GE2015 minus 28: ok, it’s your turn…

Posted: 9 April 2015 in general election 2015, politics
Tags: , ,

A while back, I wrote fairly disparagingly about Labour’s obvious lack of professionalism, and ended by saying:

This should be the time when the official opposition should be challenging the government every bloody day. And they’re not. At all. They should – less than a year out from the next general election – be ripping the Government a new hole daily. Do I want a Labour party in power? I don’t know – show me their next manifesto and I’ll tell you. Until then, I’d be content with them proving they actually bloody want the job.

Well, the past few weeks, Labour have at least started acting like they want to be in government. At the same time, however, I’m becoming far less convinced than I once was that the Conservatives actually want to continue in government. No-one is truly expecting anything other than a hung parliament after the election, and there are too many backbench Tory MPs* who say they won’t ratify another coalition with the Liberal Democrats. Now, while I think that’s a foolish decision, and while I still think that’s the most likely result, it’ll be despite those MPs*, not because of them. 

(*Yes, I know there’s no such thing as a Tory MP at the moment; since prorogation, we don’t have any MPs right now, but it’s a useful shorthand and everyone knows what I mean, right?)

Defence Secretary Michael Fallon made a dick of himself this morning (and yes, he still is Her Majesty’s Principal Secretary of State for Defence , despite not being an MP; one of the quirks of our constitution). He indulged in a very personal attack on Ed Miliband, the Labour Party Leader, calling him “weak” and saying that “he stabbed his brother in the back to become Labour Leader; now he’s prepared to stab the country in the back”, referring to the current Labour Party policy of not necessarily backing the replacement four nuclear submarines. Now some, including Owen Jones have considered this a sneering attack on Miliband, founded in an old anti-Semitic trope. 

Now, I’ve been said to have a ‘hot button’ when it comes to such things, but even I don’t think this particular attack is anti-Semitic in nature. It’s so far removed from that particular trope, that I can’t see it.

As Hugo Rifkind said:

Now, that’s not to say that Miliband hasn’t been attacked with some phraseology that makes me uncomfortable at best and furious at worst. Constant references to him as “metropolitan”, “North London”, “elite”, “odd looking”, etc…? Individually, they may not signify much, but taken together?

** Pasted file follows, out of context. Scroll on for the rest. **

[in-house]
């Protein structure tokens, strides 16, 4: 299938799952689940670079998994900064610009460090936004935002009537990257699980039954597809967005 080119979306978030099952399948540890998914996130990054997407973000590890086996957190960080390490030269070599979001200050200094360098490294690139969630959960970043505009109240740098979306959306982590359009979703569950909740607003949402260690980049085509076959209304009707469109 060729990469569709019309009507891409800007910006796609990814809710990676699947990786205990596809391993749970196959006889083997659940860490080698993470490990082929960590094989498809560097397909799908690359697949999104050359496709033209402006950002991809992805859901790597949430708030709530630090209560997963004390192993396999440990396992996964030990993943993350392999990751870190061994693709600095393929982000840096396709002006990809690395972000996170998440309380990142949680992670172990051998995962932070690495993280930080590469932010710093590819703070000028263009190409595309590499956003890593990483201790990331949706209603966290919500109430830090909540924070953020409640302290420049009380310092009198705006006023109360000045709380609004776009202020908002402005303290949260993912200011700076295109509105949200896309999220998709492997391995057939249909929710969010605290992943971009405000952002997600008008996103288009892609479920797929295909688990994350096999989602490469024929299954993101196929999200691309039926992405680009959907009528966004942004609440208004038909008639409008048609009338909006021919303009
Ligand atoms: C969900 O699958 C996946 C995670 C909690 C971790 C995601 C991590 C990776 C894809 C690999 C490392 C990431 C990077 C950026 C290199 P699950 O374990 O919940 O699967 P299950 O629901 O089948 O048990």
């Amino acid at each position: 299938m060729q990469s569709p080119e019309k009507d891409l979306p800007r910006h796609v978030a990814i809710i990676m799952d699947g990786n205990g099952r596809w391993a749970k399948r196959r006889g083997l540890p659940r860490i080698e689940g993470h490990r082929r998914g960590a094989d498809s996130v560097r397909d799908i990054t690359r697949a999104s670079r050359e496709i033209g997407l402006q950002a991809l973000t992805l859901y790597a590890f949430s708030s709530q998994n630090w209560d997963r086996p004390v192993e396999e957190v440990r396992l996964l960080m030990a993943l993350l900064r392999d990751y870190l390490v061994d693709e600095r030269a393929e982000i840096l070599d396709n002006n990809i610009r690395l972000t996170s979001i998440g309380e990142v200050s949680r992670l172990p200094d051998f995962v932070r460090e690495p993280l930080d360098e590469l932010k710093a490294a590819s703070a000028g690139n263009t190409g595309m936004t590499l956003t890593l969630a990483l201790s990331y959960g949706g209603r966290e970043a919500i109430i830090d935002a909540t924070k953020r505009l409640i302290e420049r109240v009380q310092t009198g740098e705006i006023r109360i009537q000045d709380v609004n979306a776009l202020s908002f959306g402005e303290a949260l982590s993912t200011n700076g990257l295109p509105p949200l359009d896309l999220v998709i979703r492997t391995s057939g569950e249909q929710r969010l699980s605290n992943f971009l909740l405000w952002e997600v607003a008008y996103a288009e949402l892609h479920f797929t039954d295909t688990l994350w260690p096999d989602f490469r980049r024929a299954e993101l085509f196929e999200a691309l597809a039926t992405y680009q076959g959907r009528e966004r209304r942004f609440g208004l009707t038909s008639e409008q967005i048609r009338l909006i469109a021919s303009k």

Well, there comes a point when I start thinking of the following, from 30 Rock

Now before anyone goes all “well, the Tories have always had a nasty streak of anti-Semitism”, Labour’s hasn’t exactly no form in this are either.

Remember these, from the 2005 campaign?

 

Both Michael Howard and Oliver Letwin were – and indeed, are – Jewish. 

Oh, and the one above, known as the “Fagin poster”, from the same campaign.

Now, both of those made me feel deeply uncomfortable at the time, despite Labour taking them down fairly rapidly. To be fair, Ned Temko, the then editor of the Jewish Chronicle, suggested it was cockup rather than conspiracy, and over the last ten years I’ve come to agree with him. Mostly.But if it was cockup, it was a deeply disturbing one, and as always, people should be careful about slinging around the accusation of ‘anti-semitism’.

But back to the Tories and their alleged wish to win the election, or at least come out of it with the largest number of seats. The more I think about it, the less sure I am that this is the desire of many, including some at the very top of The Conservative Party. A spell in opposition would allow them to make the same mistake as the Republicans in the US and swing hard right to dump David Cameron who’s never been that popular among the rank and file members of the Tory Party for lots of reasons; not winning the 2010 election, equal marriage and an expressed wish to remain inside the [reformed] European Union just some of the most obvious.

You remember Iain Duncan Smith? He’s been mostly conspicuous by his absence the past couple of weeks. I can only conclude that they’re hiding him away from the press in an hopless attempt to make people forget he’s behind the fuckup that is the current Department for Work and Pensions. Hopless because such attempts never work. All it does is store up pressure during the campain until it bursts, like a particularly pustulent pimple a week or so before the election. Despite the Tories’ many attacks on Labour for not spelling out precisely where they’d cut, and where they’d spend, it’s the Conservative Party who are currently being the most secretive. 

“We’ll save £12bn by cutting welfare!”
“Precisely where will the cuts fall?”
“We’ll save £12bn by cutting welfare!”
“Yes, but how?”
“We’ll save £12bn by cutting welfare!”
“Yes, I get that, but what benefits are you going to cut?”
“We’ll save £12bn by cutting welfare!”

Repeat ad infinitum, indeed ad nauseum.

Between the sheer nastiness of the campaign’s likely progress, if what we’ve seen lately is any indication of the future, on the one hand, and the lack of any pretence by the Conservatives to try and get people who wouldn’t normally vote for them to come over to the Tory side, I’m genuinely unsure how anyone can look at their campaigning and conclude most of the Conservative Party would actually be all that sorry if Ed Miliband became Prime Minister. 

Because, right now, they don’t actually seem to be doing much that will, you know, stop him.

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